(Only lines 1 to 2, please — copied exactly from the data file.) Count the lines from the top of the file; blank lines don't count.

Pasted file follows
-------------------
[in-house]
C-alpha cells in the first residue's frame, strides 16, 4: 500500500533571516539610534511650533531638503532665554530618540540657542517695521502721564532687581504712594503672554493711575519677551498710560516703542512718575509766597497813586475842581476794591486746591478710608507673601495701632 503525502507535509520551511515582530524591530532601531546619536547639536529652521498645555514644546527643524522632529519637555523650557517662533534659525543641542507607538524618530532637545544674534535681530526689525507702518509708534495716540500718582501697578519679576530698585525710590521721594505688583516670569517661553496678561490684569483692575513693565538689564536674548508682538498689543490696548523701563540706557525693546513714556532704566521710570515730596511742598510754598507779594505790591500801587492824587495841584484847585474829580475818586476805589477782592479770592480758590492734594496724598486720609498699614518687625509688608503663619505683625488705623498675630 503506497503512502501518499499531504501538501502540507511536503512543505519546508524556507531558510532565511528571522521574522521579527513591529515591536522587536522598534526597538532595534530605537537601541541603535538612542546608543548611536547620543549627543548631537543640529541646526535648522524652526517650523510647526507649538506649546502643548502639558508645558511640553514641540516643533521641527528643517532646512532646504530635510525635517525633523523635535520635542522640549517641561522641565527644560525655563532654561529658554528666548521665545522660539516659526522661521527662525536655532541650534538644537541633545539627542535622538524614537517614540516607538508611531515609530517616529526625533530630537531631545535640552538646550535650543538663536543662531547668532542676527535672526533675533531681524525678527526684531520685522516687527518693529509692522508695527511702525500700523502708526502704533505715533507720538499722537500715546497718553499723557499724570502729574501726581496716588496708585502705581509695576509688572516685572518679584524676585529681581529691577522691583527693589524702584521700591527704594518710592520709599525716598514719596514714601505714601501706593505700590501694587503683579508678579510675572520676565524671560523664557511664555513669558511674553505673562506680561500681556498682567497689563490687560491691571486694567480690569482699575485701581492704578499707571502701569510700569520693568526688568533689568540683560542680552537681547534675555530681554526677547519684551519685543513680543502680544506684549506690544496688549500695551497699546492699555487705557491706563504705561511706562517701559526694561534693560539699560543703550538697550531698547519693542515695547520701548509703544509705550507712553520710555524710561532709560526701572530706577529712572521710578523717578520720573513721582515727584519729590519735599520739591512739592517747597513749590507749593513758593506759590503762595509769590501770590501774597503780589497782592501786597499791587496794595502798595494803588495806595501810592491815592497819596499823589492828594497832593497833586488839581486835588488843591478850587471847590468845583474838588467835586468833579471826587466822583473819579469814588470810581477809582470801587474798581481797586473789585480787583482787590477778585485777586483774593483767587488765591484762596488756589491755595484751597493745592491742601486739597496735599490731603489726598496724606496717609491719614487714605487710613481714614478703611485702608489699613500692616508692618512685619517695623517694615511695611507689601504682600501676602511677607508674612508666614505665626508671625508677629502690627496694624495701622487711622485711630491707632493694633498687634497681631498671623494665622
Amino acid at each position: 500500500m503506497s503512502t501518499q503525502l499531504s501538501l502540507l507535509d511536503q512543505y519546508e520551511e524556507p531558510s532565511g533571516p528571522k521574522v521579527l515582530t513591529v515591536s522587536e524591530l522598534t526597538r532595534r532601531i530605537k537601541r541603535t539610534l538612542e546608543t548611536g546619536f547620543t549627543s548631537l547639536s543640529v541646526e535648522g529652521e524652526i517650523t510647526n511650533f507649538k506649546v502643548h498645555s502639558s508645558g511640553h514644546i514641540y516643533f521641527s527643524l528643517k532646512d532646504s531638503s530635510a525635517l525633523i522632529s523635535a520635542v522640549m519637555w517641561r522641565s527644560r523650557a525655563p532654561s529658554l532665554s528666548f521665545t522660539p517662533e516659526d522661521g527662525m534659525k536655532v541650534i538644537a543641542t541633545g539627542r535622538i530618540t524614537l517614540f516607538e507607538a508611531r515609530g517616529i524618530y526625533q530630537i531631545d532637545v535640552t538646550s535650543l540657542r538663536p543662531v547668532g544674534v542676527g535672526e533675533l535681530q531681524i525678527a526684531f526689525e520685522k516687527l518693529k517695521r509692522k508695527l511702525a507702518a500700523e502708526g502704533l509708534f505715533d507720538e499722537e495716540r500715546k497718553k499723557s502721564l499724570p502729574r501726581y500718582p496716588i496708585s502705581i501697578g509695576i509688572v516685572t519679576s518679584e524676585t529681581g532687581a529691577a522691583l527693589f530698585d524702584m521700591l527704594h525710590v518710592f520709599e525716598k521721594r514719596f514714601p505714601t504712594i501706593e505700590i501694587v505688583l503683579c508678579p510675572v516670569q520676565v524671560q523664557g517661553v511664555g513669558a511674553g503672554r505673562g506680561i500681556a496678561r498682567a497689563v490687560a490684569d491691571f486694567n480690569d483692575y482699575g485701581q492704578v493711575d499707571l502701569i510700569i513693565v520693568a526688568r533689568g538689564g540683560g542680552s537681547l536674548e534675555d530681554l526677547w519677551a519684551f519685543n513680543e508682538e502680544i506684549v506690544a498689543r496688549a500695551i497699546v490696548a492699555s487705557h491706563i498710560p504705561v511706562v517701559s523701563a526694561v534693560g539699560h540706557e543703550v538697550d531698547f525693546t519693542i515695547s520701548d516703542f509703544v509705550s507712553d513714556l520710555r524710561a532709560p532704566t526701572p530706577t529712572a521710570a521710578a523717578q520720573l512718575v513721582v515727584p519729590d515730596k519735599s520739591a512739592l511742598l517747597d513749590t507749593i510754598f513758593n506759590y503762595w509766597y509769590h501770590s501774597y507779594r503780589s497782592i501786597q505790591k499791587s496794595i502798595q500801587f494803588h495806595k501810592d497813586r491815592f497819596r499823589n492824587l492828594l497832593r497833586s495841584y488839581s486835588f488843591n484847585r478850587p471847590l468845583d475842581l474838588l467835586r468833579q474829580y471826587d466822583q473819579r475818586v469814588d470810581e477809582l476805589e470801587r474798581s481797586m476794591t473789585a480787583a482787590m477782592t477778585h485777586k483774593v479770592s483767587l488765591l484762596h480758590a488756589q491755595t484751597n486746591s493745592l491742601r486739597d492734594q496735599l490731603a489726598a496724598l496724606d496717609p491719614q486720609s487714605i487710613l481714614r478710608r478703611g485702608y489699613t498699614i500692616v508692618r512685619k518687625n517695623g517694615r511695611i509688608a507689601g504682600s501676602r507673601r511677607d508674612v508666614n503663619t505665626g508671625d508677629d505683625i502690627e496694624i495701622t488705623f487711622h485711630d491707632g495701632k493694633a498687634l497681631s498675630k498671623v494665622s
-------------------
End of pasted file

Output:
[in-house]
C-alpha cells in the first residue's frame, strides 16, 4: 500500500533571516539610534511650533531638503532665554530618540540657542517695521502721564532687581504712594503672554493711575519677551498710560516703542512718575509766597497813586475842581476794591486746591478710608507673601495701632 503525502507535509520551511515582530524591530532601531546619536547639536529652521498645555514644546527643524522632529519637555523650557517662533534659525543641542507607538524618530532637545544674534535681530526689525507702518509708534495716540500718582501697578519679576530698585525710590521721594505688583516670569517661553496678561490684569483692575513693565538689564536674548508682538498689543490696548523701563540706557525693546513714556532704566521710570515730596511742598510754598507779594505790591500801587492824587495841584484847585474829580475818586476805589477782592479770592480758590492734594496724598486720609498699614518687625509688608503663619505683625488705623498675630 503506497503512502501518499499531504501538501502540507511536503512543505519546508524556507531558510532565511528571522521574522521579527513591529515591536522587536522598534526597538532595534530605537537601541541603535538612542546608543548611536547620543549627543548631537543640529541646526535648522524652526517650523510647526507649538506649546502643548502639558508645558511640553514641540516643533521641527528643517532646512532646504530635510525635517525633523523635535520635542522640549517641561522641565527644560525655563532654561529658554528666548521665545522660539516659526522661521527662525536655532541650534538644537541633545539627542535622538524614537517614540516607538508611531515609530517616529526625533530630537531631545535640552538646550535650543538663536543662531547668532542676527535672526533675533531681524525678527526684531520685522516687527518693529509692522508695527511702525500700523502708526502704533505715533507720538499722537500715546497718553499723557499724570502729574501726581496716588496708585502705581509695576509688572516685572518679584524676585529681581529691577522691583527693589524702584521700591527704594518710592520709599525716598514719596514714601505714601501706593505700590501694587503683579508678579510675572520676565524671560523664557511664555513669558511674553505673562506680561500681556498682567497689563490687560491691571486694567480690569482699575485701581492704578499707571502701569510700569520693568526688568533689568540683560542680552537681547534675555530681554526677547519684551519685543513680543502680544506684549506690544496688549500695551497699546492699555487705557491706563504705561511706562517701559526694561534693560539699560543703550538697550531698547519693542515695547520701548509703544509705550507712553520710555524710561532709560526701572530706577529712572521710578523717578520720573513721582515727584519729590519735599520739591512739592517747597513749590507749593513758593506759590503762595509769590501770590501774597503780589497782592501786597499791587496794595502798595494803588495806595501810592491815592497819596499823589492828594497832593497833586488839581486835588488843591478850587471847590468845583474838588467835586468833579471826587466822583473819579469814588470810581477809582470801587474798581481797586473789585480787583482787590477778585485777586483774593483767587488765591484762596488756589491755595484751597493745592491742601486739597496735599490731603489726598496724606496717609491719614487714605487710613481714614478703611485702608489699613500692616508692618512685619517695623517694615511695611507689601504682600501676602511677607508674612508666614505665626508671625508677629502690627496694624495701622487711622485711630491707632493694633498687634497681631498671623494665622